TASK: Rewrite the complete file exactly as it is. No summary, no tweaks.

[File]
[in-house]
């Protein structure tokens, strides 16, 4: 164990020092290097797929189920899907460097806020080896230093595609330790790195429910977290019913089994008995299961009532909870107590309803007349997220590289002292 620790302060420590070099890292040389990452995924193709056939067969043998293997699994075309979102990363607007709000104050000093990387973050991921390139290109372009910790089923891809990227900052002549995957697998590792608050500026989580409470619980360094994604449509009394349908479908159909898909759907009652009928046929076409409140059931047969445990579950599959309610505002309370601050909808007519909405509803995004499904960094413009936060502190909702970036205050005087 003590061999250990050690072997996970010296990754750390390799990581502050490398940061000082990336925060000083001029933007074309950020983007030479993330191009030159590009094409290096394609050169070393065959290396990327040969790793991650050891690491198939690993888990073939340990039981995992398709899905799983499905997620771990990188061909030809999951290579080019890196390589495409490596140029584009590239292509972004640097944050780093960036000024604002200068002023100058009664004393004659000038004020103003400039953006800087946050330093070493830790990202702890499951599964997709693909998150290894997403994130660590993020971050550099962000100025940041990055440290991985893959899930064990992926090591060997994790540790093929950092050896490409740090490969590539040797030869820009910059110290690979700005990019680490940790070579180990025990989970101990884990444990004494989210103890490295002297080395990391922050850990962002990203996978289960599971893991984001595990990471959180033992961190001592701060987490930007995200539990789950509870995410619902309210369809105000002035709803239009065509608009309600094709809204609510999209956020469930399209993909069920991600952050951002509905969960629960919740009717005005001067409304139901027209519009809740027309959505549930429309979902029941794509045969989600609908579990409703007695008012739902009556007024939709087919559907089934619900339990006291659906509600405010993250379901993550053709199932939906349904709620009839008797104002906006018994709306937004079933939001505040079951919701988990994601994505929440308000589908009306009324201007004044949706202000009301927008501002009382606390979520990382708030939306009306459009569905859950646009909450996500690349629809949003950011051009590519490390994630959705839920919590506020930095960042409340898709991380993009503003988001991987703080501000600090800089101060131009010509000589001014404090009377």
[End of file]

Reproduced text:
[in-house]
């Protein structure tokens, strides 16, 4: 164990020092290097797929189920899907460097806020080896230093595609330790790195429910977290019913089994008995299961009532909870107590309803007349997220590289002292 620790302060420590070099890292040389990452995924193709056939067969043998293997699994075309979102990363607007709000104050000093990387973050991921390139290109372009910790089923891809990227900052002549995957697998590792608050500026989580409470619980360094994604449509009394349908479908159909898909759907009652009928046929076409409140059931047969445990579950599959309610505002309370601050909808007519909405509803995004499904960094413009936060502190909702970036205050005087 003590061999250990050690072997996970010296990754750390390799990581502050490398940061000082990336925060000083001029933007074309950020983007030479993330191009030159590009094409290096394609050169070393065959290396990327040969790793991650050891690491198939690993888990073939340990039981995992398709899905799983499905997620771990990188061909030809999951290579080019890196390589495409490596140029584009590239292509972004640097944050780093960036000024604002200068002023100058009664004393004659000038004020103003400039953006800087946050330093070493830790990202702890499951599964997709693909998150290894997403994130660590993020971050550099962000100025940041990055440290991985893959899930064990992926090591060997994790540790093929950092050896490409740090490969590539040797030869820009910059110290690979700005990019680490940790070579180990025990989970101990884990444990004494989210103890490295002297080395990391922050850990962002990203996978289960599971893991984001595990990471959180033992961190001592701060987490930007995200539990789950509870995410619902309210369809105000002035709803239009065509608009309600094709809204609510999209956020469930399209993909069920991600952050951002509905969960629960919740009717005005001067409304139901027209519009809740027309959505549930429309979902029941794509045969989600609908579990409703007695008012739902009556007024939709087919559907089934619900339990006291659906509600405010993250379901993550053709199932939906349904709620009839008797104002906006018994709306937004079933939001505040079951919701988990994601994505929440308000589908009306009324201007004044949706202000009301927008501002009382606390979520990382708030939306009306459009569905859950646009909450996500690349629809949003950011051009590519490390994630959705839920919590506020930095960042409340898709991380993009503003988001991987703080501000600090800089101060131009010509000589001014404090009377």